Cloud computing -- with its scalability and promise of cost savings -- is poised to turn traditional IT outsourcing models upside down, no question. Just ask TPI Inc., a global sourcing advisory firm that has kept a bead on outsourcing trends for two decades, and produces the quarterly TPI Index, an industry source for outsourcing statistics.
In a recent TPI survey of 140 of its global clients about trends in outsourcing, 78% said they are evaluating ways to incorporate the cloud into their IT service delivery strategies.
How quickly evaluation turns into action, however, is, well, nebulous.
"While they are talking about it, only one in 20 have actually put together a strategy for how to use it," said TPI partner Kevin Smilie, who leads the cloud computing practice at the Woodlands, Texas-based firm. For the next three years, enterprise strategy will be "all about private cloud" for core business functions, as companies wait for public-cloud offerings to mature, TPI believes. "The real tipping [point] in the market will be when someone actually brings a true cloud service for enterprise resource planning (ERP) that will give the enterprise the flexibility to configure without having to change the underlying systems," Smilie said.
Major outsourcing providers are moving to the cloud and quietly testing "creative combination models" with key customers, Smilie said. In lieu of a cloud option for ERP, however, another outsourcing trend also is under way: two-tier ERP. Enterprises believe this back-to-the-future approach will make them more nimble and give them a competitive advantage, according to Narsimha Rao, vice president in the Enterprise Solutions practice at Infosys Technologies Ltd.
Rediscovering the benefits of hub-and-spoke ERP
Customers of Infosys' Enterprise Solutions practice, whose revenue is over $1 billion and which has over 12,000 employees deployed globally, are bucking accepted ERP practices, according to Rao. Experts typically recommend that the most cost-effective, reliable way to go is a single, global ERP configuration with the fewest possible instances. Centralization brings standardization.
Infosys customers that traditionally have implemented large, single ERP systems across multiple locations and business lines -- Oracle or SAP, for example -- increasingly are opting for a two-tier ERP strategy, also called the "hub and spoke" model, Rao said.
"Instead of looking at just one large ERP [installation] to service for everything, they are considering a large ERP [system] for the core business and not-so-large ERP systems for subsidiaries or other geographies or certain operating units," Rao said.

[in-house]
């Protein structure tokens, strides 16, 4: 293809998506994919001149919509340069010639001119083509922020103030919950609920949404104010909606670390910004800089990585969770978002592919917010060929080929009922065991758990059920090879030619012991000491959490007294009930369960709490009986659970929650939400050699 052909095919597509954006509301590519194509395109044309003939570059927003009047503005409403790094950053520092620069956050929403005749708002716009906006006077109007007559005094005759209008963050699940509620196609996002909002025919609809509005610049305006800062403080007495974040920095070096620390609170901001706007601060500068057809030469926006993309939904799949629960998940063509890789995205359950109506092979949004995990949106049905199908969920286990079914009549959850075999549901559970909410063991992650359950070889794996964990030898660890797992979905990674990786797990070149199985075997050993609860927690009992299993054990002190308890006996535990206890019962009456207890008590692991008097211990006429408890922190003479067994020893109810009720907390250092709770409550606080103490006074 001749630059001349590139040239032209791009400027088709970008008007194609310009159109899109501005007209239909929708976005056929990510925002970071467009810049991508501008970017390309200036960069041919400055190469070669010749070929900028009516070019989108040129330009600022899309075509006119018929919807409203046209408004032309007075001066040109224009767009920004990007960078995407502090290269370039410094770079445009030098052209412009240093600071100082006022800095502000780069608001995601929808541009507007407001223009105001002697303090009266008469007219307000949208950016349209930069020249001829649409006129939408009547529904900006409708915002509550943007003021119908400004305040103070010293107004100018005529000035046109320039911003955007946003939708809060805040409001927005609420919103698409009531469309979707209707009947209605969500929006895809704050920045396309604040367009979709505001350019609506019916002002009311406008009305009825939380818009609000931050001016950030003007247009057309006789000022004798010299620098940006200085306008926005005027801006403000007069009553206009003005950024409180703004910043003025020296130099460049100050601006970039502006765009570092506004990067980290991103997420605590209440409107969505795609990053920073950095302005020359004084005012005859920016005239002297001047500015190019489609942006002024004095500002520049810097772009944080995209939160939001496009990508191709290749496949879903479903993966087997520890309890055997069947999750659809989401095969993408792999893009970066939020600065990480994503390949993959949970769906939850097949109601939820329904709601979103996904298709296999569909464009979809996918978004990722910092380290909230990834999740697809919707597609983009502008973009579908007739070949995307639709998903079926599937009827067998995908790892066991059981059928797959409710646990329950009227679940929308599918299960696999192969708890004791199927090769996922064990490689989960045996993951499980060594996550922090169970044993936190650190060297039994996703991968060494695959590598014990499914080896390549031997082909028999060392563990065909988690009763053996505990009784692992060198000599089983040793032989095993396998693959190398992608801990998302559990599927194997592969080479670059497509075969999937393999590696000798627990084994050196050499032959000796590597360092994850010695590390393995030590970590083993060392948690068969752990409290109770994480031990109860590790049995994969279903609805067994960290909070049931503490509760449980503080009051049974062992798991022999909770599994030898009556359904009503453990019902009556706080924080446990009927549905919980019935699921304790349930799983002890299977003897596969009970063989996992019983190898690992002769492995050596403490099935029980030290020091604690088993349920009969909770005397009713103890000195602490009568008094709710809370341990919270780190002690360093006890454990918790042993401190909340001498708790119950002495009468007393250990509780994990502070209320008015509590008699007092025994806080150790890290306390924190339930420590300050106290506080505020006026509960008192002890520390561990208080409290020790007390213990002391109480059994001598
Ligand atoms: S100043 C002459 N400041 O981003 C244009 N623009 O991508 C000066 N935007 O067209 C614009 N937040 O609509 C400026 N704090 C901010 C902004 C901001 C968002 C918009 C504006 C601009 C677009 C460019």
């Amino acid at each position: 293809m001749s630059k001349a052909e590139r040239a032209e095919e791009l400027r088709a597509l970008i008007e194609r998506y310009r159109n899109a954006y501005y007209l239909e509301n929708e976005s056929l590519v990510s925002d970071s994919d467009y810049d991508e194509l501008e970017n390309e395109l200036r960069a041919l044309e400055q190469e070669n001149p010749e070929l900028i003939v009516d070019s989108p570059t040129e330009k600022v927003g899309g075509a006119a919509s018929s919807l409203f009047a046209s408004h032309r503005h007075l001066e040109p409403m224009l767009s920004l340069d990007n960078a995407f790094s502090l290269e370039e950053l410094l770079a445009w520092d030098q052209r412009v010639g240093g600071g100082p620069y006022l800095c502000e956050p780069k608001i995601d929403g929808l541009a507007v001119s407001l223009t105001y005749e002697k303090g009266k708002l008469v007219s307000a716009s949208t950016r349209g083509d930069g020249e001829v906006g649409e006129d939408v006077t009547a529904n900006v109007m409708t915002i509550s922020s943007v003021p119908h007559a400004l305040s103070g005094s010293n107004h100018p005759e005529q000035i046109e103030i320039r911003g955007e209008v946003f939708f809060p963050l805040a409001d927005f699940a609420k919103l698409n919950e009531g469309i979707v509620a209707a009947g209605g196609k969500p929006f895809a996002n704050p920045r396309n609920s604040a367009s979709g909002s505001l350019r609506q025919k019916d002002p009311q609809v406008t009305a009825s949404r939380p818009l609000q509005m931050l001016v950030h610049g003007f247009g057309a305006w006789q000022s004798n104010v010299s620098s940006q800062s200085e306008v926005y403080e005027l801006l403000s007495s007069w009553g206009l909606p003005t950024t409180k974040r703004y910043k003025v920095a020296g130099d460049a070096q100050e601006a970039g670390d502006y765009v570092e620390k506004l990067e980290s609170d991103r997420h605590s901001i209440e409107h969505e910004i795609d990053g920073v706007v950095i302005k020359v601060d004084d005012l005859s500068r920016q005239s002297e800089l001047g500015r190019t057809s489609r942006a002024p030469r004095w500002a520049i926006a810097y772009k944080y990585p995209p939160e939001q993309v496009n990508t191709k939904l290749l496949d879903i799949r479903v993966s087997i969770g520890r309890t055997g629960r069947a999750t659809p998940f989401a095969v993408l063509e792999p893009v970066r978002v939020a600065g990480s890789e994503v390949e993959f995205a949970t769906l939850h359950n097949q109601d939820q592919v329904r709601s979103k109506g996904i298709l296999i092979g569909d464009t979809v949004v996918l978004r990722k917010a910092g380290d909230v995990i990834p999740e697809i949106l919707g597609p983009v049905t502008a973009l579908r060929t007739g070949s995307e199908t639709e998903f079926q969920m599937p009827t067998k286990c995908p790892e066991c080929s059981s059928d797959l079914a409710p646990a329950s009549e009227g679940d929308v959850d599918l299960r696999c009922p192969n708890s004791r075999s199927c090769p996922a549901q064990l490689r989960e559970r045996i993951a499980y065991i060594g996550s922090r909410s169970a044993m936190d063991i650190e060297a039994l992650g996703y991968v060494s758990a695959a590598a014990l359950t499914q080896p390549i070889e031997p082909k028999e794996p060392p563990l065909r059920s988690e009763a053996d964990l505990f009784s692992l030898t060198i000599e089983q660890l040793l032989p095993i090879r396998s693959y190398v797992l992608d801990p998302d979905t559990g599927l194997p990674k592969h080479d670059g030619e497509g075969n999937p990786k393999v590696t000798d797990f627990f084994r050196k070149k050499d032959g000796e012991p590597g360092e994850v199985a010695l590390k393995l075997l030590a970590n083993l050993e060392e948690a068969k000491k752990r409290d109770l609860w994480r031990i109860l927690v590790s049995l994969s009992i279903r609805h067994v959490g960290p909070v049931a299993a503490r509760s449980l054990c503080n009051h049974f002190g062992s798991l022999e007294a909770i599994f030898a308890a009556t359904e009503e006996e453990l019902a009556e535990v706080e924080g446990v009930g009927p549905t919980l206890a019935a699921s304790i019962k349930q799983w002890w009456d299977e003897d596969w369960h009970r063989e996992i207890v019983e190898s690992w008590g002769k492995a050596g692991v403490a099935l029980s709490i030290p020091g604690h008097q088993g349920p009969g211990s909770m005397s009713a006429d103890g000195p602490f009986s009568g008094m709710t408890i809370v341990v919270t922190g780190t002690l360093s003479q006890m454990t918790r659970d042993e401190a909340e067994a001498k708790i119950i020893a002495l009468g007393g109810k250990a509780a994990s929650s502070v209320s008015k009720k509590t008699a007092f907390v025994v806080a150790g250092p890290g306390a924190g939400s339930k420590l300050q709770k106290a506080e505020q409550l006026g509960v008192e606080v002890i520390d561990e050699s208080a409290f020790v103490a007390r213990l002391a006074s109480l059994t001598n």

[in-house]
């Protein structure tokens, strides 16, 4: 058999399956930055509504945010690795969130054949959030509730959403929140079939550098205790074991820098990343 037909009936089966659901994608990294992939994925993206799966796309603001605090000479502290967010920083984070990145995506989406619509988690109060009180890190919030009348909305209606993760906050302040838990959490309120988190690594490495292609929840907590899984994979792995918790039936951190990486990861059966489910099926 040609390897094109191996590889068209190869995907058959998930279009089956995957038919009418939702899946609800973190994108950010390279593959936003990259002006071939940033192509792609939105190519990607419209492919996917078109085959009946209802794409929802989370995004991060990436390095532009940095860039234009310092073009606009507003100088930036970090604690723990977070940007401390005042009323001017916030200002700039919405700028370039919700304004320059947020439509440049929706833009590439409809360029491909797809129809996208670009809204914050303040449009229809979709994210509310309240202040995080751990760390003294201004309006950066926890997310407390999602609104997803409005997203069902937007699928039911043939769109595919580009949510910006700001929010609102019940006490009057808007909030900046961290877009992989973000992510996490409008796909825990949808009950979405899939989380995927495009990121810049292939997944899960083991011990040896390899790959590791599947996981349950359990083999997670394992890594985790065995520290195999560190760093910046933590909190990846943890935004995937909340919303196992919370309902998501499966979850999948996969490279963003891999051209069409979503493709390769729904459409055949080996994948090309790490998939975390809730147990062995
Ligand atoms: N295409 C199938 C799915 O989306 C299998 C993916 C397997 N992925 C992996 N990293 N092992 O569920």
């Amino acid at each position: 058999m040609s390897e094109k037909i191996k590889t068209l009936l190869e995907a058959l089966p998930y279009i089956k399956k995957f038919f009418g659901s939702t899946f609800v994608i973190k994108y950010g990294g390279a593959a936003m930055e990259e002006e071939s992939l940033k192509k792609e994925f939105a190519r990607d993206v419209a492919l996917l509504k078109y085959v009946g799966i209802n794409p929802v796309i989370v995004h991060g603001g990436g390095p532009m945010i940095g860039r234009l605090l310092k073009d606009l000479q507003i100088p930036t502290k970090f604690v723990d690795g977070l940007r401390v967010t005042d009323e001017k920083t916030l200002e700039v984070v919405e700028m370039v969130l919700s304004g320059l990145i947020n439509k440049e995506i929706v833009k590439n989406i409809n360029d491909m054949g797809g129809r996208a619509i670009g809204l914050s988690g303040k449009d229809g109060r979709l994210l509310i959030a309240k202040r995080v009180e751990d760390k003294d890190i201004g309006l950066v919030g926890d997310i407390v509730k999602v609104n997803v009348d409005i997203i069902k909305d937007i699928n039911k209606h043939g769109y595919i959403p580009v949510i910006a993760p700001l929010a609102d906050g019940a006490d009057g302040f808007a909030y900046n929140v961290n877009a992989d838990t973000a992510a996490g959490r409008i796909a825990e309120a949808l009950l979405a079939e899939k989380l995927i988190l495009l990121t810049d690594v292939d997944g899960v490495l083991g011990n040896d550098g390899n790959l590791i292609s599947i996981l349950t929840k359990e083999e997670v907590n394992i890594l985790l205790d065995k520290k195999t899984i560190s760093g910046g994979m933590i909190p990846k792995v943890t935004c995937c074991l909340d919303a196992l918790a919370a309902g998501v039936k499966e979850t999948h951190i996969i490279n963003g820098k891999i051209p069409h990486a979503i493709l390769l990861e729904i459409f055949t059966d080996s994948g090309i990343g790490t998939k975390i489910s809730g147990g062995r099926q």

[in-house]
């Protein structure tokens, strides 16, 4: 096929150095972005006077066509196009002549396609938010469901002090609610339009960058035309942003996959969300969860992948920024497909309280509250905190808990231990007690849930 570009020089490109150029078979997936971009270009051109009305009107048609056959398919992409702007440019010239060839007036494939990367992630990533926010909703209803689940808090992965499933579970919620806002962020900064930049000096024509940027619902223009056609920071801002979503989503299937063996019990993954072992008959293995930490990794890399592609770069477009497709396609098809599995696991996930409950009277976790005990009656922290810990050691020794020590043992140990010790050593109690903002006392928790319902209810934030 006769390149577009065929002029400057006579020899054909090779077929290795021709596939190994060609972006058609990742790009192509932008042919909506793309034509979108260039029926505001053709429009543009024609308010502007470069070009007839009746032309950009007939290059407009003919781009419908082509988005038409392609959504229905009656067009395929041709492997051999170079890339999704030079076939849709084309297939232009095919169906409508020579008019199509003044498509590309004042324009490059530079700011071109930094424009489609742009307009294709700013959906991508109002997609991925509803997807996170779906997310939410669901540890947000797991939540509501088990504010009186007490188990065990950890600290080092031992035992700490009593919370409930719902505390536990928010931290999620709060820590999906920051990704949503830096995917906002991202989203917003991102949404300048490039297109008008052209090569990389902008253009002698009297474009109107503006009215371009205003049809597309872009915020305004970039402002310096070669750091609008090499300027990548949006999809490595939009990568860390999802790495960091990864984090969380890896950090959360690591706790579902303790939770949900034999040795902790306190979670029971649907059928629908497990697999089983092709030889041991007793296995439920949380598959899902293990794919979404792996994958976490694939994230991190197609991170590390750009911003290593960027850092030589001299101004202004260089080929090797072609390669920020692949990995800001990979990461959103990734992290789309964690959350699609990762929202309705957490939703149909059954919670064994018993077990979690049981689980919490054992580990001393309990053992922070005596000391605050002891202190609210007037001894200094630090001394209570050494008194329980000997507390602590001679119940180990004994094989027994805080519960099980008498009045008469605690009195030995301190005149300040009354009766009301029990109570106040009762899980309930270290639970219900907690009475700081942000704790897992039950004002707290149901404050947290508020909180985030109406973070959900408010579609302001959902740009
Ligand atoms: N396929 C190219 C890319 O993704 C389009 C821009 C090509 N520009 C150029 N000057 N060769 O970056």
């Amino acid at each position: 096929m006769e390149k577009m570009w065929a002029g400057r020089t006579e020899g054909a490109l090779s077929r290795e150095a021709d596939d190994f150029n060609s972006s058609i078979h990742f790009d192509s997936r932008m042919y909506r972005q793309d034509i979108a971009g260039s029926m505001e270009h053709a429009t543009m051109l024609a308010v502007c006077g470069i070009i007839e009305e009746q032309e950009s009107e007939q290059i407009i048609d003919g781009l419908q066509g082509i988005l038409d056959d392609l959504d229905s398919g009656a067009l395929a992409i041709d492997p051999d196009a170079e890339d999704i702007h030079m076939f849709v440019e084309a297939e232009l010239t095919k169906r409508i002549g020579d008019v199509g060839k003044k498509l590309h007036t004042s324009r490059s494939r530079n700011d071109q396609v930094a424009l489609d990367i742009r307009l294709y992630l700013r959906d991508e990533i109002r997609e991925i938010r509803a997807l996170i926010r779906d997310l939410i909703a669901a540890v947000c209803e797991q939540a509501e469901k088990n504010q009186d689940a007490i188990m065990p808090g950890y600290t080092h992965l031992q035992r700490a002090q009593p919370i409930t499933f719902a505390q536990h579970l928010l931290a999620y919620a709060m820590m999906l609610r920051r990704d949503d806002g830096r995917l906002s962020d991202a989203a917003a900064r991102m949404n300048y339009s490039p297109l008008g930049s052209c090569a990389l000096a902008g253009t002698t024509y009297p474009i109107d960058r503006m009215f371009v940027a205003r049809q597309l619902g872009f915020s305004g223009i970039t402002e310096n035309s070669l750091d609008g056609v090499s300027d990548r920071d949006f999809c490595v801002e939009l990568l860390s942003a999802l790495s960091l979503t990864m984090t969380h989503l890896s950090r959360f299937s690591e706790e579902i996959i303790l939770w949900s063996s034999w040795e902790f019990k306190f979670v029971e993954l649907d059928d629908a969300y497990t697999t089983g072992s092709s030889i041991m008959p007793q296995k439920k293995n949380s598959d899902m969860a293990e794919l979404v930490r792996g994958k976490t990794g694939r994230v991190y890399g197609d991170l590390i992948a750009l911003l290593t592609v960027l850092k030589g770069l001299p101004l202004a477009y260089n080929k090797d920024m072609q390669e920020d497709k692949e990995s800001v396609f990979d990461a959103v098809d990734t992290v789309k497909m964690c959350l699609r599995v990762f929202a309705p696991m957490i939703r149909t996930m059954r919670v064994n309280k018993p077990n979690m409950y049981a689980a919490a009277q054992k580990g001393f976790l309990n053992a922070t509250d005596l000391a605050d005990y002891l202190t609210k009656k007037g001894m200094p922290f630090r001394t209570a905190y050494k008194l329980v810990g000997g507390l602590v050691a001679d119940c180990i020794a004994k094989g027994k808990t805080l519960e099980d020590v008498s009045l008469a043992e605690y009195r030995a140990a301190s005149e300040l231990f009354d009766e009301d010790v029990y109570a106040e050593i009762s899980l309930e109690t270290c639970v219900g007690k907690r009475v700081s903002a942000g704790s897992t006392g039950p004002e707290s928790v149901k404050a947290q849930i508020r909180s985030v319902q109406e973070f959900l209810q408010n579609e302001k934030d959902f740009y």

Customers' reasons for going with a two-tier strategy are many, and they emphasize flexibility and cost savings. In some cases a particular location with distinct cultural and compliance requirements is served better by a best-of-breed ERP package. Sometimes rolling out the core ERP system to a small market can't be done in time, or may not be worth the effort or expense, Rao said. There is also a push for specialized systems for "micro verticals." A bank may have implemented a traditional customer relationship management, or CRM, system, for example, but will benefit from a specialized system that caters to its wealth-management and private banking customers.
These two-tier setups can take several forms, including one that uses a single ERP system with different "lightweight" instances tailored for individual markets, and one that adds a different vendor to the enterprise solution.
Integration is a big concern for customers deploying a two-tier ERP system, but the benefits of implementing a simpler application far outweigh the additional effort of integration.
Narsimha Rao, VP, enterprise solutions practice, Infosys Technologies Ltd.
One client -- the Indian subsidiary of a multinational-conglomerate manufacturing company -- needed a lightweight ERP application that catered to its size, location and particular business line, and that also would align to the parent company's overall IT and business strategy road map. The parent company agreed to implement Microsoft Dynamics NAV software for the subsidiary and integrate it with its core Oracle-Siebel ERP system.
And yes, integration is a "very important" concern for clients going this route, "but the benefits of implementing a simpler [ERP] application far outweigh the additional effort of integration," Rao said.
Gartner Inc. analyst Nigel Montgomery noted the trend in his recent report on the two-tier ERP strategy, pointing out many of the same drivers mentioned by Rao. The report warned, however, that companies considering a two-tier strategy "in the hopes of just saving on costs" should read no further. "Second tier does not mean second class," he stated. Two tiers require as much executive support as one tier, he said, and the strategy should never be led solely by the business or the IT department. "Successful companies create a cross-functional, cross-business, inclusive project team to drive consistency and acceptance, composed of their most respected, least dispensable employees," Montgomery said.
The two-tier trend, however, has yet to take hold in a big way, Montgomery said. In a recent Gartner-AMR Research study, roughly 70% of companies surveyed -- each with more than 1,000 employees -- stated a preference for a single global ERP system.
That said, as a result of mergers or acquisitions, or a push into a new market or legacy systems, many companies already operate under a multi-tier ERP model -- but with no strategic underpinning, Montgomery notes.
Let us know what you think about the story; email Linda Tucci, Senior News Writer.